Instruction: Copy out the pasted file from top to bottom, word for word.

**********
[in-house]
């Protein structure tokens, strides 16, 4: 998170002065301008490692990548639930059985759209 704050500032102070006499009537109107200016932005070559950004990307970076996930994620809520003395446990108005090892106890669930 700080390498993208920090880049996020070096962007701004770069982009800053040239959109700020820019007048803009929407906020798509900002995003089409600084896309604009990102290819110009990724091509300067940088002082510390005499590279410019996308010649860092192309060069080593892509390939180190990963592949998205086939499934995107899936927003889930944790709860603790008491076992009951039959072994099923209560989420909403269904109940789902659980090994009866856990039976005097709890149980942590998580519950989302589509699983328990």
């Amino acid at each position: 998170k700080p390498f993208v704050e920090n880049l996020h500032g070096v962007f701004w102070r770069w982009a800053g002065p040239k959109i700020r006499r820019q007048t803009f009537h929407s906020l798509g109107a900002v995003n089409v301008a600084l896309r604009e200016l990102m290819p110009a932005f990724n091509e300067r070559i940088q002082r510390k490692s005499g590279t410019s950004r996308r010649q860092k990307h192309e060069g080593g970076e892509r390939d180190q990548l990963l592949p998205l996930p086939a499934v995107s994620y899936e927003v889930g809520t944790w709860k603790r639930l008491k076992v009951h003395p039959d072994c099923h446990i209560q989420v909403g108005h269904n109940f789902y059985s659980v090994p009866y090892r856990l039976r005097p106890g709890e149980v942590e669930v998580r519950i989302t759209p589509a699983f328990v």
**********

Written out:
[in-house]
């Protein structure tokens, strides 16, 4: 998170002065301008490692990548639930059985759209 704050500032102070006499009537109107200016932005070559950004990307970076996930994620809520003395446990108005090892106890669930 700080390498993208920090880049996020070096962007701004770069982009800053040239959109700020820019007048803009929407906020798509900002995003089409600084896309604009990102290819110009990724091509300067940088002082510390005499590279410019996308010649860092192309060069080593892509390939180190990963592949998205086939499934995107899936927003889930944790709860603790008491076992009951039959072994099923209560989420909403269904109940789902659980090994009866856990039976005097709890149980942590998580519950989302589509699983328990």
């Amino acid at each position: 998170k700080p390498f993208v704050e920090n880049l996020h500032g070096v962007f701004w102070r770069w982009a800053g002065p040239k959109i700020r006499r820019q007048t803009f009537h929407s906020l798509g109107a900002v995003n089409v301008a600084l896309r604009e200016l990102m290819p110009a932005f990724n091509e300067r070559i940088q002082r510390k490692s005499g590279t410019s950004r996308r010649q860092k990307h192309e060069g080593g970076e892509r390939d180190q990548l990963l592949p998205l996930p086939a499934v995107s994620y899936e927003v889930g809520t944790w709860k603790r639930l008491k076992v009951h003395p039959d072994c099923h446990i209560q989420v909403g108005h269904n109940f789902y059985s659980v090994p009866y090892r856990l039976r005097p106890g709890e149980v942590e669930v998580r519950i989302t759209p589509a699983f328990v």